News Release: Educational Policy Institute Releases Report on the Recession’s Impact on [Canadian] Post-Secondary Education (February 25, 2009)

The Educational Policy Institute is an international, non-profit think tank dedicated to the study of educational opportunity. It is based in Virginia Beach, Virginia, with offices in Winnipeg, Canada, and Melbourne, Australia. The mission of the Educational Policy Institute is to “expand educational opportunity for low-income and other historically-underrepresented students through high-level research and analysis.”

The Report is available here: On the Brink: How the Recession of 2009 Will Affect Post-Secondary Education

TORONTO, ON, February 25, 2009 — Warning that post-secondary education (PSE) in Canada is about to head back towards conditions last seen in the mid-1990s, the newest publication from the Educational Policy Institute (EPI), On the Brink: How the Recession of 2009 Will Affect Post-Secondary Education, takes an in-depth look at the profound affects the recession will have on both revenues and expenditures in the PSE sector. The report’s authors suggest how governments and institutions might respond in order to not only survive this crisis, but perhaps even be in a position to thrive once the recovery arrives.

“It is clear that post-secondary education is facing difficult times as a result of this recession,” said report co-author and EPI Vice-President Alex Usher. “There is, however, still time to save the system from decline if university and college presidents and premiers react quickly and make wise choices on policy and budgeting.”

The report briefly outlines the key effects of the recession on Canada’s system of post-secondary education:

-The collapse in equities affects institutions’ endowments and pension liabilities thus reducing income and increasing expenditure in the short-term;

-The real-economy recession will create new patterns of post-secondary attendance (rising college and graduate school enrolment; falling apprenticeship registrations) which will both raise institutional costs;

-Worsening labour market conditions will affect student income and cause student aid budgets to balloon;

-Two or three years out, significant cuts in government operating grants to institutions can be expected as governments try to bring budgets out of deficit which, in turn, will result in a number of challenging financial years ahead for universities and colleges.

“It may be too late to respond with upcoming provincial budgets, but governments have an opportunity in the 2010 budget cycle to make the right choices. It will still be a hard few years for institutions, but if governments do not respond appropriately, it could be even worse,” cautioned Usher.

Institutions faced with rising costs and shrinking budgets will need help in the short-term to reduce their cost-base and diversify their revenues. On the Brink lists a number of ways government can help institutions achieve this, including:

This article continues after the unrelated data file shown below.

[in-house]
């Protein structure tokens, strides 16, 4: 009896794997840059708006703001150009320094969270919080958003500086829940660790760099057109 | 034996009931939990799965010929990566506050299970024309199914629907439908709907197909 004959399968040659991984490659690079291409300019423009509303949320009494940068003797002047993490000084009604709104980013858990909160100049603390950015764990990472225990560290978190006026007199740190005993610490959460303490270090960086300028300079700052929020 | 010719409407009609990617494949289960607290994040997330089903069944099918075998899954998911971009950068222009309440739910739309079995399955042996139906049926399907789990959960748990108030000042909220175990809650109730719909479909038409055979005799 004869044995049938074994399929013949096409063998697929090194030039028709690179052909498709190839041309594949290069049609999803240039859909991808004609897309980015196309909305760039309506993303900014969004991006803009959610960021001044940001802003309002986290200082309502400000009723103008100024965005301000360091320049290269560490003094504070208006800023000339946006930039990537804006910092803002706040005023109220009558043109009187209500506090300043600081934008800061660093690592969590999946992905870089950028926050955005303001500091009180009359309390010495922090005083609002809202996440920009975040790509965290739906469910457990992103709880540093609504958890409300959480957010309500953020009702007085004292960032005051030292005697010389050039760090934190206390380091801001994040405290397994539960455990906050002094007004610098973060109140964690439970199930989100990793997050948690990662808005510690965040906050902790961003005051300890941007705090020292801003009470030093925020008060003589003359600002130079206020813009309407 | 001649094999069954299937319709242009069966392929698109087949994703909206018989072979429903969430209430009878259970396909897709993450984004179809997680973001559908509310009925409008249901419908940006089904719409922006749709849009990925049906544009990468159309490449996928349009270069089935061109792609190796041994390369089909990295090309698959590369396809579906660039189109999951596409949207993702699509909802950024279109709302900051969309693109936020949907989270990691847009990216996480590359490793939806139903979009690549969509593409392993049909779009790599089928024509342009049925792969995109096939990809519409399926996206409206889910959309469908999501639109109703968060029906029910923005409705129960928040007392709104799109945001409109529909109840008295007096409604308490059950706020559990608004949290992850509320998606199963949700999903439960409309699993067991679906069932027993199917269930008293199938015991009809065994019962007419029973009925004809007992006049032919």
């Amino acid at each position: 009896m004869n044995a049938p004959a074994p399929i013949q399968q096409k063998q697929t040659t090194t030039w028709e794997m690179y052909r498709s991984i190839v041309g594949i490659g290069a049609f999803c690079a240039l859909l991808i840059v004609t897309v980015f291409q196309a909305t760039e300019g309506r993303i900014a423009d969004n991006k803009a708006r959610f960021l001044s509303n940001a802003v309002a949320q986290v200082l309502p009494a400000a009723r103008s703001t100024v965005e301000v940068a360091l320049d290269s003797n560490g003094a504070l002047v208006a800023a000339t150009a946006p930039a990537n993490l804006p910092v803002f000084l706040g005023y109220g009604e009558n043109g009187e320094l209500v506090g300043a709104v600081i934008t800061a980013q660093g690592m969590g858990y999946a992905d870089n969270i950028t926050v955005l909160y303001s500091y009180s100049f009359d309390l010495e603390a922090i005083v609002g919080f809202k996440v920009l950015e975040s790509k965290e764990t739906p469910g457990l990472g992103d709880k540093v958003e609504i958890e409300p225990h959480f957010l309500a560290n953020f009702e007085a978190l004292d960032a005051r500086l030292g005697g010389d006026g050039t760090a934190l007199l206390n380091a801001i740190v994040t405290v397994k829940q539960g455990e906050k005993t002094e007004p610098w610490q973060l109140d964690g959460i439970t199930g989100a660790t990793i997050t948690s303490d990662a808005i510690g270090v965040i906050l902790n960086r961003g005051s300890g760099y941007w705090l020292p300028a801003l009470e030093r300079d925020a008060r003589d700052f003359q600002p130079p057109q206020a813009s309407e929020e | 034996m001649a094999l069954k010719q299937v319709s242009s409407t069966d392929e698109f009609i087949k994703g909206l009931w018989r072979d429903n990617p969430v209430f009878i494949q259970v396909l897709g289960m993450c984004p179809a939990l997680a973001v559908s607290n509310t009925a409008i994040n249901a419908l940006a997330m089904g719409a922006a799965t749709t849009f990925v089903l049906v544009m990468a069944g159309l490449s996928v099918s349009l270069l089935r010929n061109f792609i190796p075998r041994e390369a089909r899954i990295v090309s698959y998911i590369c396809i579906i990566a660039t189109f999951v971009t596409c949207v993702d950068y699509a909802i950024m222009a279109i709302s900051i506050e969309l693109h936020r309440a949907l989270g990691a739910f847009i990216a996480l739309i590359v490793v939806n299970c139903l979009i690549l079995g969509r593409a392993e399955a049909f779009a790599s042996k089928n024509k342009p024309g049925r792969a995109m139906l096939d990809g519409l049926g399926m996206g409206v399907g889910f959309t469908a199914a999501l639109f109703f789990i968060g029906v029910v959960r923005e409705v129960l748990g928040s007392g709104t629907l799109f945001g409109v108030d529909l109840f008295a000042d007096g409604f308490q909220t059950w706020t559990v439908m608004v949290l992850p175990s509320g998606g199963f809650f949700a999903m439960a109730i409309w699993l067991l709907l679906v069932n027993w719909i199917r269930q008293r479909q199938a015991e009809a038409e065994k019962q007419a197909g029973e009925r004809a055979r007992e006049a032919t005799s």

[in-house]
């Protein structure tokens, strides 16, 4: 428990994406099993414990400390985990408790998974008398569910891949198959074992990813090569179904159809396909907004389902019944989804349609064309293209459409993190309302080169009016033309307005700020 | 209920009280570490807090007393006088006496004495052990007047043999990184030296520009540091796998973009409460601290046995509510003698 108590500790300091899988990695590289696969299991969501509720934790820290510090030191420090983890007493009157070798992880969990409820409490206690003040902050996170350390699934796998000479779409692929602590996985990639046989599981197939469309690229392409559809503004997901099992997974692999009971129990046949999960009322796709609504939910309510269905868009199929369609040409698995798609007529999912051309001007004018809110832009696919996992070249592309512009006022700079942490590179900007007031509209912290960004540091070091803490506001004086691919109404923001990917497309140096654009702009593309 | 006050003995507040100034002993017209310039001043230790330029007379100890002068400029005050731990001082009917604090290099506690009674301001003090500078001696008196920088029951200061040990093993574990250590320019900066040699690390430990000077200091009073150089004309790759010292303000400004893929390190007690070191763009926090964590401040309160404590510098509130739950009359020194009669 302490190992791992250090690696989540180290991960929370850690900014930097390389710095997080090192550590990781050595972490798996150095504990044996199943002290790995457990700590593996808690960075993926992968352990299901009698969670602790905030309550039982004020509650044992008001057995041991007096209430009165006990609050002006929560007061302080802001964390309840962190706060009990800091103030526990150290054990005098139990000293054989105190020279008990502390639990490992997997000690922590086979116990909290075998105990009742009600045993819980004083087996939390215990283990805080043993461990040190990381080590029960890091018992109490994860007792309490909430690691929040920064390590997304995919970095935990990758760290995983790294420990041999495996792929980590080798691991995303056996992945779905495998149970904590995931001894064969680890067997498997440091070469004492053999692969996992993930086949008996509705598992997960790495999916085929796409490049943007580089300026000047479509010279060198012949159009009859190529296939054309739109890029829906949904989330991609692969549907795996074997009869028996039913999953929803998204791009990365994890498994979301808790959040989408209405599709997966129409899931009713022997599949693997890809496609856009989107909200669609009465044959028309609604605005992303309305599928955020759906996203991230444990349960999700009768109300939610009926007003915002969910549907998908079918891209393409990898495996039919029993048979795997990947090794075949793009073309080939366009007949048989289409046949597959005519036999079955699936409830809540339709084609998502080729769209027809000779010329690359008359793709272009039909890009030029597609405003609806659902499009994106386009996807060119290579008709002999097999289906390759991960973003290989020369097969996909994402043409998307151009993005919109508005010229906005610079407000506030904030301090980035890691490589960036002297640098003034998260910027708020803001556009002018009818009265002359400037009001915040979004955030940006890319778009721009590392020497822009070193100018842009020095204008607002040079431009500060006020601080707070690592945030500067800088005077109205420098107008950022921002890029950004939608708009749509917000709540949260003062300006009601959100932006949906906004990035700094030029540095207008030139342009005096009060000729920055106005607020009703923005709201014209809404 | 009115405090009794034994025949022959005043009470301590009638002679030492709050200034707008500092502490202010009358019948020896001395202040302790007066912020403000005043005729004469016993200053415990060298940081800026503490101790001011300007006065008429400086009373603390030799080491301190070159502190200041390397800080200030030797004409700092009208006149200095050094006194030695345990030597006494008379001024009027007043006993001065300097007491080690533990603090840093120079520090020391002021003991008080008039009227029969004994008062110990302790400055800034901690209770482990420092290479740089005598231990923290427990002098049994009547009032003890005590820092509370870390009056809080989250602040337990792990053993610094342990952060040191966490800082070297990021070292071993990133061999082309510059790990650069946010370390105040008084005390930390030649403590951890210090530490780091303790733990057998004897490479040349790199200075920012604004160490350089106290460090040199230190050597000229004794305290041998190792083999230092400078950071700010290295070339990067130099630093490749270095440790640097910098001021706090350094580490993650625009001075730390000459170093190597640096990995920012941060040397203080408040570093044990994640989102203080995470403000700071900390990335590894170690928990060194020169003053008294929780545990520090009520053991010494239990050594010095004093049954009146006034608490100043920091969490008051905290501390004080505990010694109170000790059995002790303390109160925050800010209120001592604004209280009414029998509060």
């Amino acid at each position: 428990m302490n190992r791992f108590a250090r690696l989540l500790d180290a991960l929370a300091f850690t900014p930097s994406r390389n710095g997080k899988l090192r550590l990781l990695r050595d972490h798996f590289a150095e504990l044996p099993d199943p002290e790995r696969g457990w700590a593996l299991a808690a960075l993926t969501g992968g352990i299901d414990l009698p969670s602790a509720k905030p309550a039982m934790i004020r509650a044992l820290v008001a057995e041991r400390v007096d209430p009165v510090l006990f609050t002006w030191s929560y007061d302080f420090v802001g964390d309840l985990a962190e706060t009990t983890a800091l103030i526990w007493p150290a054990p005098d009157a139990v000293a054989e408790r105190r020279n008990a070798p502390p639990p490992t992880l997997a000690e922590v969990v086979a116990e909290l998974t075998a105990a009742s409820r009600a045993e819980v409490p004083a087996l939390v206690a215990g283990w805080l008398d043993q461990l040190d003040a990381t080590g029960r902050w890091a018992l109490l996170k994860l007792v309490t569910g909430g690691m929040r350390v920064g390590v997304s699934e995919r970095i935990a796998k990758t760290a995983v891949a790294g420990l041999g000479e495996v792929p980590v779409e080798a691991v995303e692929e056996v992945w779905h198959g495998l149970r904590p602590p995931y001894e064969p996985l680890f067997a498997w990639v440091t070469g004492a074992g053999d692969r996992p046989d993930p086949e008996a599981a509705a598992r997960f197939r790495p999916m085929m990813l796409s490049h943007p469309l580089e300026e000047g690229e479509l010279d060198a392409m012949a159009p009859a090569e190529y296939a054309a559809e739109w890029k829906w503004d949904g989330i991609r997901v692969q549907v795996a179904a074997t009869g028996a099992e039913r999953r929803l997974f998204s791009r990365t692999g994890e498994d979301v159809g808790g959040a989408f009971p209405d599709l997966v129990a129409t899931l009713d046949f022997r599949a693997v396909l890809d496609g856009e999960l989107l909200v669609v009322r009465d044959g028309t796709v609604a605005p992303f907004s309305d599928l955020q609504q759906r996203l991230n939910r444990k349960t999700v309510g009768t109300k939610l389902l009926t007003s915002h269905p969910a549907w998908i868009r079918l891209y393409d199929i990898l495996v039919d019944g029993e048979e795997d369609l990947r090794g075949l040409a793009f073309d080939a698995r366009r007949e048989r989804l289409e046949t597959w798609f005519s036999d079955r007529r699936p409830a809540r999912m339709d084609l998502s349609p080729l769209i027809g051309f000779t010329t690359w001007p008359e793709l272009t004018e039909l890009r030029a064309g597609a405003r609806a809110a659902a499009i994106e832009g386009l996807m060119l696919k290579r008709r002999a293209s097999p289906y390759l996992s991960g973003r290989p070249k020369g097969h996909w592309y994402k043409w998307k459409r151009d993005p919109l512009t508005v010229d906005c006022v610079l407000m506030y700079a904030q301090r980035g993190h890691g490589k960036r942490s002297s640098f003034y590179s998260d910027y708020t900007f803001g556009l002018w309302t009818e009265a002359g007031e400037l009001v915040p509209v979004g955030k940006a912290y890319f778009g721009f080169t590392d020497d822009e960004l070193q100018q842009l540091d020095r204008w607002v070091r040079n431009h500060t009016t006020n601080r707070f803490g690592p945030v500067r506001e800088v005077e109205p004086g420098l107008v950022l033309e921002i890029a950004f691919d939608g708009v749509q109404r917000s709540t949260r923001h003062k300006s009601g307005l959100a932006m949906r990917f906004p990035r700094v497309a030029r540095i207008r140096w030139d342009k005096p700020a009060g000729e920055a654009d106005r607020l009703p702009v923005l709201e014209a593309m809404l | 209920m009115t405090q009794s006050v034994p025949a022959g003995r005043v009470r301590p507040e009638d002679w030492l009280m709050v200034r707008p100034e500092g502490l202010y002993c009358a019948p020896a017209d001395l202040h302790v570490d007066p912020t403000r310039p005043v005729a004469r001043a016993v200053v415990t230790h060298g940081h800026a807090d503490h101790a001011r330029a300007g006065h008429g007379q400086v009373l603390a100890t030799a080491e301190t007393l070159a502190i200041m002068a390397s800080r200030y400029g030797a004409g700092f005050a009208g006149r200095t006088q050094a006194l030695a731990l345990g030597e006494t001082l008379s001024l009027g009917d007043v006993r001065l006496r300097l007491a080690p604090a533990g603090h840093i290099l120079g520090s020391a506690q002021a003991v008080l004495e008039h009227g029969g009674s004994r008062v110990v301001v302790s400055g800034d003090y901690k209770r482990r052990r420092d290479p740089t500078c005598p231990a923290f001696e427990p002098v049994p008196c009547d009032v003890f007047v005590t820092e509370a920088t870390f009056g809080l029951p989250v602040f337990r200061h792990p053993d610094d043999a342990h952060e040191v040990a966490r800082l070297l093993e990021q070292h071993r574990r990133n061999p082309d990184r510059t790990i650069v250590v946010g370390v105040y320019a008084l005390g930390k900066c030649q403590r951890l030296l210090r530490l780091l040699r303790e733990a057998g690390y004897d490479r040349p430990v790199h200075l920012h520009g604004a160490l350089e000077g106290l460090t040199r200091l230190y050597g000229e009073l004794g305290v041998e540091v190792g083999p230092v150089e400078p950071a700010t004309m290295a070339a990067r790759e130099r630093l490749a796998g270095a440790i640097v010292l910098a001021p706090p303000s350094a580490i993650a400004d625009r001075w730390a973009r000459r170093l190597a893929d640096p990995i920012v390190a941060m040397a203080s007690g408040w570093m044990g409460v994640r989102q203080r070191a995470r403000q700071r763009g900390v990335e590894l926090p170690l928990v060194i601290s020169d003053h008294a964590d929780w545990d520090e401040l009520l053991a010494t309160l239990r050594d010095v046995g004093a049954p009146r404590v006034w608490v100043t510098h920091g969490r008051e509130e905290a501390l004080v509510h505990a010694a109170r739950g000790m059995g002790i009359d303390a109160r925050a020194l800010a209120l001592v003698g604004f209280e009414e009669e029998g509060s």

-Pay for salary-restructuring: Governments should assist institutions in making one-time buy-out offers to staff to reduce the salary base. Spending a little bit of money extra money in this way in the 2009 and 2010 budget cycles could save a tremendous amount of money later.

-Don’t let enrolment formulas constrain institutions from meeting the shifting demand: Sudden enrolment increases in college and graduate programs could be unfunded if traditionally slow-to-respond government funding formulae do not keep pace with rapidly changing enrolment patterns.

-Allow tuition to increase while protecting and improving student aid programs that matter, and chop the ones that don’t: Institutions are likely to look at increased tuition fees as the most obvious place to start to offset declining revenues. If governments permit tuition increases, the temptation to cut back on soon-to-explode student aid budgets has to be resisted. Only the programs that most effectively target resources to those who need it the most should be maintained or increased, but governments should not be afraid to cut ineffective, universal programs like tuition tax credits.

-Fund brains, not buildings: The recent rash of government funding on infrastructure is welcome, but should not come at the expense of base research funding which keeps researchers in the country in the first place.
 
From a longer-term perspective, the economic recession will likely coincide with broader demographic shifts – most notably, the retirement of large numbers of baby boomers – that will squeeze government budgets in ways that prevent governments from re-investing in PSE. As a result, it is possible that we are now entering a state of permanently declining per-student revenues, or “Peak Post-Secondary Education”. While Peak PSE is not inevitable, it is still possible and governments and institutions need to be prepared to respond in a number of ways including increasing internationalization and thinking seriously about the methods through which learning is delivered at the institutional level.
 
“As the saying goes, ‘a crisis is a terrible thing to waste’”, said report co-author, Ryan Dunn. “Though few schools are likely to survive the recession unscathed, provided they react now and receive appropriate support from governments, Canada’s post-secondary institutions may be able to turn these challenges into opportunities.”

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 For More Information: Alex Usher (416) 848-0215 or ausher@educationalpolicy.org.

The Report is available here: On the Brink: How the Recession of 2009 Will Affect Post-Secondary Education

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